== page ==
Presbyterian missions to the Dakota tribe began in 1835 under the American Board of Commissioners for Foreign Missions (ABCFM). New School Presbyterians and Congregationalists assisted with staffing and funding as the American Board worked with Dakota and other North American Indian tribes. The American Board gradually reduced its activities with American Indians during the period 1837-1869, transferring most of its work with the Dakota to the Presbyterian Board in 1870. The balance of the American Board's work among the Dakota was transferred to the American Missionary Association in 1883.
The first missionaries to the Dakota were the Reverend Dr. and Mrs. Thomas Williamson and the Reverend and Mrs. J. D. Stevens, who established stations at Lake Harriet and Lac qui Parle. The first Presbyterian church was established among the Dakotas at Lac qui Parle, Minnesota, in 1836. Work progressed slowly, but by 1850 there were three organized churches and thirty-one communicants.
Mission work continued concurrent with the growth of fully constitutional bodies among the Dakota. In 1844 the Presbytery of Dakota, which had its roots in missionary work, was organized. The New School Synod of Minnesota was formed in 1858, consisting of the presbyteries of Dakota, Minnesota, and Blue Earth. The Old School and New School synods merged into one at the time of the union of 1870. At this time the Presbytery of Dakota reported seven churches with 628 members. In 1885, John P. Williamson reported to the Home Board that the Indian Presbytery of Dakota had eleven churches and 700 members, and that nine out of twelve ministers were Native American. The Dakota Presbytery was reorganized in the 1880s as a Native American presbytery, independent of geographic boundaries.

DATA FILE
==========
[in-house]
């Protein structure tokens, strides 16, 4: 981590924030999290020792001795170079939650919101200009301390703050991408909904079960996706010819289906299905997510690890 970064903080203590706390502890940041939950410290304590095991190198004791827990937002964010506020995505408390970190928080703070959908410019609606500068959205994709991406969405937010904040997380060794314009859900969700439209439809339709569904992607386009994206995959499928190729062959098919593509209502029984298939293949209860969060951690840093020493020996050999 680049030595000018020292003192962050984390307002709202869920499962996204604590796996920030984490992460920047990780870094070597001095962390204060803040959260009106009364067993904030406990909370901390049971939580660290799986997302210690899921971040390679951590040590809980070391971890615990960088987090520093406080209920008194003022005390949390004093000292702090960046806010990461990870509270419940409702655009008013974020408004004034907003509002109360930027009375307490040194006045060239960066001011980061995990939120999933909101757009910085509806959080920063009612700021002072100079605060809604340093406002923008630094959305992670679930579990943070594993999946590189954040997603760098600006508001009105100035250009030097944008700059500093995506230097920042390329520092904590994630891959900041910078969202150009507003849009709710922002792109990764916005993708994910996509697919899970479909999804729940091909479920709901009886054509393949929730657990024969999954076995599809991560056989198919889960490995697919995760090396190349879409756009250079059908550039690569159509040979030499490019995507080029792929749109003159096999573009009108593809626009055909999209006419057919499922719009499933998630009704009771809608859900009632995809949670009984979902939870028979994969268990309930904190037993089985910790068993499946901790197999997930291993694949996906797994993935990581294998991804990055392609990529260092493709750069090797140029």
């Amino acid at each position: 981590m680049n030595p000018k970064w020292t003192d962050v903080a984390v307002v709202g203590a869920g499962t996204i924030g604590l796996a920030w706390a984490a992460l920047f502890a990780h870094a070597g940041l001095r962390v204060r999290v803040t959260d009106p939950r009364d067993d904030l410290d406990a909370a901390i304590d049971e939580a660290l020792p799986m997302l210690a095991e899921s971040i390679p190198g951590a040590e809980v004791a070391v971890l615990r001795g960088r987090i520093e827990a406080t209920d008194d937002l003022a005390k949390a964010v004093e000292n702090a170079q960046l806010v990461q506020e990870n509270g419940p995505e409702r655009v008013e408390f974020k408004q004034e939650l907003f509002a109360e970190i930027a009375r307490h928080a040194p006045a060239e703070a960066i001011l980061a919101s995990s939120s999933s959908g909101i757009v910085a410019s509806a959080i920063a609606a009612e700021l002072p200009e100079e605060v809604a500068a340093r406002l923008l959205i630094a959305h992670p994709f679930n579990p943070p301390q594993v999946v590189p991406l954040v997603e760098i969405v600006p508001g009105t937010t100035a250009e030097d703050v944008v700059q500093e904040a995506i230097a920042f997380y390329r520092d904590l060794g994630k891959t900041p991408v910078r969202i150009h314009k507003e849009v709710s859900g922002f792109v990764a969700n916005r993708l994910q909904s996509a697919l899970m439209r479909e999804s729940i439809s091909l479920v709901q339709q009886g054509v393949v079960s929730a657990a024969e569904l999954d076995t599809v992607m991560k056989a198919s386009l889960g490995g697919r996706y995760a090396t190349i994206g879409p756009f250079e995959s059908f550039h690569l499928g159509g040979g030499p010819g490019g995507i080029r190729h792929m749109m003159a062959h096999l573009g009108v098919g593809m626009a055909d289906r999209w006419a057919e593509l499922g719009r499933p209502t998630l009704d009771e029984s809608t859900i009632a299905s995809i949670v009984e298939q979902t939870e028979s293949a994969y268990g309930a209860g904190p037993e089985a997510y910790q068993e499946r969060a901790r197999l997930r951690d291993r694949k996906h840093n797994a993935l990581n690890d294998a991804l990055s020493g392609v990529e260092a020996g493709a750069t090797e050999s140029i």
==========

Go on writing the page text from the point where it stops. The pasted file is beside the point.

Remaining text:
In 1870-71 a portion of the Dakota Mission was transferred by the American Board to the Board of Foreign Missions (PCUSA). Within the first year, Thomas Williamson and his son John had opened two new churches, one at Flandreau and one at Greenwood. W. O. Rogers, a Dakota Indian, was pastor of the Greenwood church. The Flandreau congregation was made up of Santee tribe members who had moved from the Nebraska Territory. John Eastman, a native, was installed as pastor at Flandreau in 1877.
Miss Jennie B. Dickson and Miss Charlotte C. McCreight opened a school at Poplar Creek, Montana, in 1880, and in 1886 they moved on to Pine Ridge, South Dakota, to start another one. A further mission station opened at Wolf Point, Montana, in 1885. The Good Will Mission was established by Rev. Stephen R. Riggs in 1870 under the auspices of the Dry Wood church in South Dakota. The mission served as an industrial and training school for Sioux boys and girls.
Mission work with the Dakota was transferred from the Board of Foreign Missions to the Board of Home Missions in the 1880s, and in 1923 all mission work with Native Americans was transferred to the newly created Board of National Missions.